Children Grieve Differently Than Adults

Dr. Heidi Horsley interviews Linda Goldman, a fellow in thanatology and the author of several books focusing on grief. Specializing in grieving children, Goldman has received an award from the Association from Death Education and Counseling (ADEC) for her incredible research and passion in the field. What are the most common signs of grieving children? Children can grieve a little differently than adults, but all kids need to know what’s common. Adults need to know this, too! Addressing anxiety is critical.

Children will tell their story over and over again. They have an ongoing relationship with the person they love. Children are more likely to pick up on signs, such as a breeze or butterfly. Sometimes grieving kids have physical symptoms. They can regress, get clingy, and worry excessively. Stomach aches and headaches are normal. Failing in school can happen, or behavioral issues can pop up. Any changes can be a sign of grief.

Signs of Grief

Children can become the class clown, class bully, or suddenly act shy. The ages between two and seven are more likely to tap into magical thinking. This is the special age where children can toe the line between the real world and fantasy. They may think death is reversible—it can be confusing that, when they write a letter to a grandfather who just died, no letter will come back.

Kids in this age range are also quick to blame themselves. They can come up with all kinds of reasons why they may be to blame. Releasing them of magical thinking can help, but it must be done carefully. Having a child work with a professional is a great help, since the child hasn’t already formed ideas and personal bonds with these adults.


Linda Goldman

More Articles Written by Linda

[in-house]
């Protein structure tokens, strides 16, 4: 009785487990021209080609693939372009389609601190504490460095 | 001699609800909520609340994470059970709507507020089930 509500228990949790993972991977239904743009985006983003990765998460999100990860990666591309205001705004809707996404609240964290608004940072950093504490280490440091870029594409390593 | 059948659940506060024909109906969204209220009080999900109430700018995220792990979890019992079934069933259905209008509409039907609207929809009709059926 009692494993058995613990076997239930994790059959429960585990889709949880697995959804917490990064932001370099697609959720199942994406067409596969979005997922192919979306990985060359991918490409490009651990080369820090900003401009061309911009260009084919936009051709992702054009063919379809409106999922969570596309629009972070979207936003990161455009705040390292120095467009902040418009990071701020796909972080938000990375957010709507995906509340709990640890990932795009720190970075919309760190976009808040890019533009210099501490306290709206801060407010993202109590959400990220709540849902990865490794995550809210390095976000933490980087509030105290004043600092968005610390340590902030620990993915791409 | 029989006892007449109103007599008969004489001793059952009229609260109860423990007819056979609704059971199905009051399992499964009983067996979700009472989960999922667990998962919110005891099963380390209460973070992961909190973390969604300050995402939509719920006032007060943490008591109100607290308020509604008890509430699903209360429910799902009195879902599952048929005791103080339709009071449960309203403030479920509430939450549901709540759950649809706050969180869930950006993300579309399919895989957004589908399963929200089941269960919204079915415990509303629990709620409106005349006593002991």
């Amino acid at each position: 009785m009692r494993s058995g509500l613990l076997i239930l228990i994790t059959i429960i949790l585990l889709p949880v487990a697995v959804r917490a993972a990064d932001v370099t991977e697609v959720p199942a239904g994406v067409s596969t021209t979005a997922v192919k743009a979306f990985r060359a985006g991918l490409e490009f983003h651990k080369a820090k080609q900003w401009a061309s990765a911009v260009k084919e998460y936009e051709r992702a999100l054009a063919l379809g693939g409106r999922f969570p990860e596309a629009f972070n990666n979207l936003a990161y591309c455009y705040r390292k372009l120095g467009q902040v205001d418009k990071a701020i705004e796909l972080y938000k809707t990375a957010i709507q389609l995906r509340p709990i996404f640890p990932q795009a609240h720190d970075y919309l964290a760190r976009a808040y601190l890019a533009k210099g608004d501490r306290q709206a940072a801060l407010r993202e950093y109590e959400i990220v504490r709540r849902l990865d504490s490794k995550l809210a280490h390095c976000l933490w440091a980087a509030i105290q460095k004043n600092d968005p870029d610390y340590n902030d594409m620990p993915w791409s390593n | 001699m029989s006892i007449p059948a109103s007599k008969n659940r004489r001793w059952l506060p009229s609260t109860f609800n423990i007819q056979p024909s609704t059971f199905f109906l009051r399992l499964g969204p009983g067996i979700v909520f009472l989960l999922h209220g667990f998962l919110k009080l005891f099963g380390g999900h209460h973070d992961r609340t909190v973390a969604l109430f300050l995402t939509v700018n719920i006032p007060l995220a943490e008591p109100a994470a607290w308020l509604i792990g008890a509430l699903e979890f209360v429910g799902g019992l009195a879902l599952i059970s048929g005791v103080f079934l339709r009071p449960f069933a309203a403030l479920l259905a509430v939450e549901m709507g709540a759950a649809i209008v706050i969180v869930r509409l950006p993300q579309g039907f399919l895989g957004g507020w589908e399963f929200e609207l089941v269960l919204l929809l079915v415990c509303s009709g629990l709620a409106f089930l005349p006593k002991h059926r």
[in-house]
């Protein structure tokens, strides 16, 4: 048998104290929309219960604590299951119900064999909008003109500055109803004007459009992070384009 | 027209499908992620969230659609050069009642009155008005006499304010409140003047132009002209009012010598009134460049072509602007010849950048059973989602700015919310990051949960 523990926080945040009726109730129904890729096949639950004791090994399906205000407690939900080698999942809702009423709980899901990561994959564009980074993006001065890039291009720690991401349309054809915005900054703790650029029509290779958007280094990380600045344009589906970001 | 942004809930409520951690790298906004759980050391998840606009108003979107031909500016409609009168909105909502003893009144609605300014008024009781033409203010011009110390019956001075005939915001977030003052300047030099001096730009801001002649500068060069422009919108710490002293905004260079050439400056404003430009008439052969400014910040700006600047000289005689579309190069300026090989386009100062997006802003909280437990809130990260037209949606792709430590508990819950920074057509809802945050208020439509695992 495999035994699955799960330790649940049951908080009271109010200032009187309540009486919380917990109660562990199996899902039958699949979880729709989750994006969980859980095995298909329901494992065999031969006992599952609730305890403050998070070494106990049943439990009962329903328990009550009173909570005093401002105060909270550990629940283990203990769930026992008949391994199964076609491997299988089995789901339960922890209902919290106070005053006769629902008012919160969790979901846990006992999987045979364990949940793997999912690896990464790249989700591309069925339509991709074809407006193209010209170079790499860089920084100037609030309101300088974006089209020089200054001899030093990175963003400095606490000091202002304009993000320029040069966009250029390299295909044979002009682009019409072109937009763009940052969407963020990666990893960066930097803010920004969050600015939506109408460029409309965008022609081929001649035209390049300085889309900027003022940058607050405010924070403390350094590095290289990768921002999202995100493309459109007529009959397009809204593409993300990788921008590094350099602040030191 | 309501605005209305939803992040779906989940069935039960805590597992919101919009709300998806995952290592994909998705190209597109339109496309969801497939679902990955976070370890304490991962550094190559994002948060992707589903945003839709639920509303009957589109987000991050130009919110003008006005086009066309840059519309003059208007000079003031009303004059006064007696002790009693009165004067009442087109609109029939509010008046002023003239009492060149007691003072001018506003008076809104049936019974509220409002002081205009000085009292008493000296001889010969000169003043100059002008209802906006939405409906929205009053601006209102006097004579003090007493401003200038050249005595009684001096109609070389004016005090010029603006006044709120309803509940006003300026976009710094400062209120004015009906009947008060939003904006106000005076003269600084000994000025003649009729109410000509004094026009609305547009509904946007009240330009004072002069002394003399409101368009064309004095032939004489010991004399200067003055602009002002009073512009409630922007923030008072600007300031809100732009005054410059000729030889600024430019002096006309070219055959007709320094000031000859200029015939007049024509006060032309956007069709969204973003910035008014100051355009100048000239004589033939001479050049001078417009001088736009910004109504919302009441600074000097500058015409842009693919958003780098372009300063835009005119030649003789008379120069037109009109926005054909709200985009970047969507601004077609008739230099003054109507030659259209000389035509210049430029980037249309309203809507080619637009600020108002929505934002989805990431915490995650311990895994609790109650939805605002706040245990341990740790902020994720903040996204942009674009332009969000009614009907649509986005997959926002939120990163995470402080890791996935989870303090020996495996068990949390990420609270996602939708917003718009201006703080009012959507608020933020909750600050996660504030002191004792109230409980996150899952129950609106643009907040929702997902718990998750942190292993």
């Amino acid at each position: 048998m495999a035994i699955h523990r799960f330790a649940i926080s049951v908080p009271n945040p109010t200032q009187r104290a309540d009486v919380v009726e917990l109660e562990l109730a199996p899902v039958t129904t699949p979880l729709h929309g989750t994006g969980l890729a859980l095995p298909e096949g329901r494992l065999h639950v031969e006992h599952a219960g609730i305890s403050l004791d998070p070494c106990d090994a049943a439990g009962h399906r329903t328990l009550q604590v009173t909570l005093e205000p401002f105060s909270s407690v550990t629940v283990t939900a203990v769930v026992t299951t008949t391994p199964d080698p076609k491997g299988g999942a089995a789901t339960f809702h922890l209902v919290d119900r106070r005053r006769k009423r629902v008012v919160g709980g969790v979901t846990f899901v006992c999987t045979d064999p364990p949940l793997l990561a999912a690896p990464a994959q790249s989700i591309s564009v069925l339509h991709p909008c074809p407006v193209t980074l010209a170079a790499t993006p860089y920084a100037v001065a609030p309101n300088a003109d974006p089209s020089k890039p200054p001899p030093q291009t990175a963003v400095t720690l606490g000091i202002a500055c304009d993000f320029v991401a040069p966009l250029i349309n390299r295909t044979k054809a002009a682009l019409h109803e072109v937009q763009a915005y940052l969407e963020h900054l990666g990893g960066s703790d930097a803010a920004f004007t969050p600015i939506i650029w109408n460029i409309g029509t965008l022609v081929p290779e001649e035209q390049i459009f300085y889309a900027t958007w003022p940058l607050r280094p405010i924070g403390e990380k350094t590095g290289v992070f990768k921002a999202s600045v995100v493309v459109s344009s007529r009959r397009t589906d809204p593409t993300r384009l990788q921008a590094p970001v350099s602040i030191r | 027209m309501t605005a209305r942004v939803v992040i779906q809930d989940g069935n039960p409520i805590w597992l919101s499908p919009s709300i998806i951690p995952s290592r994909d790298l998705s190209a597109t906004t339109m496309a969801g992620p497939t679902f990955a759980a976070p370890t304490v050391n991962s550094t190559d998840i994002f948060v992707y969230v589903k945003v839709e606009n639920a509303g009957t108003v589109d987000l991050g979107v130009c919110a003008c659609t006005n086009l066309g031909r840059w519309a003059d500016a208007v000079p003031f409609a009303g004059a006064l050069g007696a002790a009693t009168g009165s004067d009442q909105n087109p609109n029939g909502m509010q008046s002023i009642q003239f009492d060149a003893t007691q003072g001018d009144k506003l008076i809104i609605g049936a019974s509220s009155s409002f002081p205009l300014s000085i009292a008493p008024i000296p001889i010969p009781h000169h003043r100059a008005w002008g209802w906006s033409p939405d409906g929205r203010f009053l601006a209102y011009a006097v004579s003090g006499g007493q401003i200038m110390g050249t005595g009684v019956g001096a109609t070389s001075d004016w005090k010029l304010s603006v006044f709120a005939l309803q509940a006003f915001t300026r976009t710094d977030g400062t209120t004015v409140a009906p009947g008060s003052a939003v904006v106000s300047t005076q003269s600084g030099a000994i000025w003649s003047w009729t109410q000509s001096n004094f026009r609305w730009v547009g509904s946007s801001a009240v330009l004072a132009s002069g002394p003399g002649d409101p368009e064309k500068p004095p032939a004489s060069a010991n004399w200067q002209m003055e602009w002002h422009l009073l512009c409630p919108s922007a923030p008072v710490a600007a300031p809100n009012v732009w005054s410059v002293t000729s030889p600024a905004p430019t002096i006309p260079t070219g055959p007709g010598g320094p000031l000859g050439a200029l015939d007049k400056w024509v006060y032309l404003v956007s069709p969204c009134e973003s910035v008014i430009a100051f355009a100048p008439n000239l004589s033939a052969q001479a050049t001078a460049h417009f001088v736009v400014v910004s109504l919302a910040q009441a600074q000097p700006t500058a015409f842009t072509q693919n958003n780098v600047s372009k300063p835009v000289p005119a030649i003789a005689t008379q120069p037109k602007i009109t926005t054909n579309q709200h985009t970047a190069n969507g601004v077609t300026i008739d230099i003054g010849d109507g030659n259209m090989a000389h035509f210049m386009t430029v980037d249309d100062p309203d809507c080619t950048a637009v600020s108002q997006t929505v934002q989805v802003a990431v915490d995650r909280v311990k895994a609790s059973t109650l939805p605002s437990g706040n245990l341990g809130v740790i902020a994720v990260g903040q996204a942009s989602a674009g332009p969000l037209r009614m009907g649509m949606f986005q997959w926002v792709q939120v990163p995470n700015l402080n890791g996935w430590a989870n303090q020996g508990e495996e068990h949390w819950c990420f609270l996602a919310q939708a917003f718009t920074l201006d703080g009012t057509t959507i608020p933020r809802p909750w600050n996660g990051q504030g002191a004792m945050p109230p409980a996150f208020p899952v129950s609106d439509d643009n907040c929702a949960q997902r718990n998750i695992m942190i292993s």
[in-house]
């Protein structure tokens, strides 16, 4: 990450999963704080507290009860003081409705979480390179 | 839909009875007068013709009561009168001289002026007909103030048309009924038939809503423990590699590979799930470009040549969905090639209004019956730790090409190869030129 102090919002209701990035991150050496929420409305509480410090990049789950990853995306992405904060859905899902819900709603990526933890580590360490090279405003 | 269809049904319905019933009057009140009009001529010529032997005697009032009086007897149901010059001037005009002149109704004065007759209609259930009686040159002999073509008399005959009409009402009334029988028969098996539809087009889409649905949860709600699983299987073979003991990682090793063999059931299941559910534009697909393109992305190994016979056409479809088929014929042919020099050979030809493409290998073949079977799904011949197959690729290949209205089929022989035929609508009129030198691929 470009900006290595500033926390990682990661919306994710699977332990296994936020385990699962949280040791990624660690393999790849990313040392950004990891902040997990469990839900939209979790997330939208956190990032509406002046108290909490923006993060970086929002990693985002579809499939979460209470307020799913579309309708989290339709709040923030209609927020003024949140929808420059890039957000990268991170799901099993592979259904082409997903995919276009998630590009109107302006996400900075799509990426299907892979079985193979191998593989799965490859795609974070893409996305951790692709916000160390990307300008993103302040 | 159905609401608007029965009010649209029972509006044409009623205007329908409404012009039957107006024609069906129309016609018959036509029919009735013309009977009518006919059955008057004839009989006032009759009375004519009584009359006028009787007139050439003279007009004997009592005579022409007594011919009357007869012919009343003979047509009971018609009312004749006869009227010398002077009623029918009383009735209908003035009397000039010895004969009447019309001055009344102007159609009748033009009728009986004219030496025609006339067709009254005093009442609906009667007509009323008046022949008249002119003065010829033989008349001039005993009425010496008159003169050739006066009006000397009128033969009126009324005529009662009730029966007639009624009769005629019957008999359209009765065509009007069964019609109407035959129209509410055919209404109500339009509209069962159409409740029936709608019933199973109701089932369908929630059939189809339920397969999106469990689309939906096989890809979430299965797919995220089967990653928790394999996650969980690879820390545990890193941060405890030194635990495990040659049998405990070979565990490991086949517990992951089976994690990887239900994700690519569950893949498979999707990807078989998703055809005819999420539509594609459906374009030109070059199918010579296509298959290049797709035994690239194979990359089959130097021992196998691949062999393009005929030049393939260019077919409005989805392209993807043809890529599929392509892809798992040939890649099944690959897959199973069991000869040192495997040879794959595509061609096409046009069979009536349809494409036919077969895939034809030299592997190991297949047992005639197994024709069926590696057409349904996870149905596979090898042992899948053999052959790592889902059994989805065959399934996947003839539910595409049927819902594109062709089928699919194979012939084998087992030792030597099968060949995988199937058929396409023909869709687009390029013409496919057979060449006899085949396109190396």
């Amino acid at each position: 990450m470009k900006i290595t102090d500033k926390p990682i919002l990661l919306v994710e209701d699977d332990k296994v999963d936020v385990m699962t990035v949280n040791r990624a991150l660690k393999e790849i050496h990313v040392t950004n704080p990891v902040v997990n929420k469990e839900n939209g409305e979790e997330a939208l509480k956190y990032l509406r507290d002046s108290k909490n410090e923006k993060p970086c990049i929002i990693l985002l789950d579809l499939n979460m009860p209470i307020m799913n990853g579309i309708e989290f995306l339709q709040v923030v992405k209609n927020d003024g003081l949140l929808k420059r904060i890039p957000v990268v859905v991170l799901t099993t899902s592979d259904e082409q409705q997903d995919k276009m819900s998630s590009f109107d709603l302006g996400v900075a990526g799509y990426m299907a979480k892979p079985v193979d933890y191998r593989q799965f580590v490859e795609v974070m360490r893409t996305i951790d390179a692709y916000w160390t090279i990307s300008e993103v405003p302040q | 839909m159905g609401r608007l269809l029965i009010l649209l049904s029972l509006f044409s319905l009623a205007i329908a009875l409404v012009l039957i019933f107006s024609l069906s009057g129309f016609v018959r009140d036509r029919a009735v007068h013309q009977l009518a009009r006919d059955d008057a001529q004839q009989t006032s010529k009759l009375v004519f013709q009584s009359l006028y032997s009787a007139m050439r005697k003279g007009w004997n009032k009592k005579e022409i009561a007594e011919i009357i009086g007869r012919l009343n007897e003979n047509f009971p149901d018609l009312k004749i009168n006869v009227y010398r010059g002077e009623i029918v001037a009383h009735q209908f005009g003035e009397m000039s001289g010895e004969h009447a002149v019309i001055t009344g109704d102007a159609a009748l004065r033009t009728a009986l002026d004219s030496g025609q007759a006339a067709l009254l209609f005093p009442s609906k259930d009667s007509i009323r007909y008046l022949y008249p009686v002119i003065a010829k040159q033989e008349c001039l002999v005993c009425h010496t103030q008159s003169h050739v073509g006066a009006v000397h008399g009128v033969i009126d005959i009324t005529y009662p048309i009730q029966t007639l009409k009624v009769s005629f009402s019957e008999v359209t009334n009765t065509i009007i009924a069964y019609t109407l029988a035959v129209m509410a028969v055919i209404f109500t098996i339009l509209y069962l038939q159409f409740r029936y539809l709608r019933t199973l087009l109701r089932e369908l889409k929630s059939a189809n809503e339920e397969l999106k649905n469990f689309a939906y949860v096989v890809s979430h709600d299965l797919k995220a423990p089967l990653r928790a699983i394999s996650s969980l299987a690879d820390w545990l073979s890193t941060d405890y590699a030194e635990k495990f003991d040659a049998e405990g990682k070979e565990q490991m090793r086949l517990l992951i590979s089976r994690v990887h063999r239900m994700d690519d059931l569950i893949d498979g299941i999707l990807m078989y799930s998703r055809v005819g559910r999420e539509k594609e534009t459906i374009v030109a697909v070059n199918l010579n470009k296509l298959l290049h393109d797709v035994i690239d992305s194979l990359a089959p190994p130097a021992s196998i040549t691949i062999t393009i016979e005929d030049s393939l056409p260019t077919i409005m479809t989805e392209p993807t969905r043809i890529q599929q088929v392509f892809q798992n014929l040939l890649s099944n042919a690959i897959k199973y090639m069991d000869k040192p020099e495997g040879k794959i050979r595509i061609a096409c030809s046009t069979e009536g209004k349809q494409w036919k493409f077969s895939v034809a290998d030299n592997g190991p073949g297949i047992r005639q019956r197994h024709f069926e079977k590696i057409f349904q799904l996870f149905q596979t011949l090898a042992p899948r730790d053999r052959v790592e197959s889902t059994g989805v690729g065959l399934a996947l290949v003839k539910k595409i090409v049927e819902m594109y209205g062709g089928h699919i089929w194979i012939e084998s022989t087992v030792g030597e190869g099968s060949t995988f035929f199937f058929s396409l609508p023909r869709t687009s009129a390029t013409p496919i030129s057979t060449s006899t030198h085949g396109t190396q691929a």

Linda Goldman is a Fellow in Thanantology: Death, Dying, and Bereavement (FT) with an MS degree in counseling and Master's Equivalency in early childhood education. Linda is a Licensed Clinical Professional Counselor (LCPC) and a National Certified Counselor (NBCC). Linda Goldman is the author of Life and Loss: A Guide to Help Grieving Children (First edition, 1994/ Second edition 2000) Taylor and Francis Publishers. Her second book is Breaking the Silence: a Guide to Help Children with Complicated Grief (First edition, 1996/Second edition 2002). Her other books include Bart Speaks Out: An Interactive Storybook for Young Children On Suicide (1998) WPS publishers, a Phi Delta Kappan International fastback, Helping the Grieving Child in the School (2000), and a Chinese Edition of Breaking the Silence: A Guide to Help Children With Complicated Grief (2001), the Japanese Edition of Life and Loss: A Guide to Help Grieving Children (in press 2005), and "Raising Our Children to Be Resilient: A Guide for Helping Children Cope with Trauma in Today’s World (2005)" and a children’s book Children Also Grieve (2005), Chinese translation of Children Also Grieve (2007) and Coming Out, Coming In: Nurturing the Well Being and Inclusion of Gay Youth in Mainstream Society (2008). She has also authored contributing chapters in resources including Loss of the Assumptive World (2002), Annual Death, Dying, and Bereavement (2001-2007), Family Counseling and Therapy Techniques (1998), and The School Services Sourcebook: A Guide for School-Based Professionals (2006). She is currently writing two books to be included in a series, Great Answers to Difficult Questions about Death (in-press 2009) and Great Answers to Difficult Questions about Sex (in-press 2009). Listen to Linda on Open to Hope Radio

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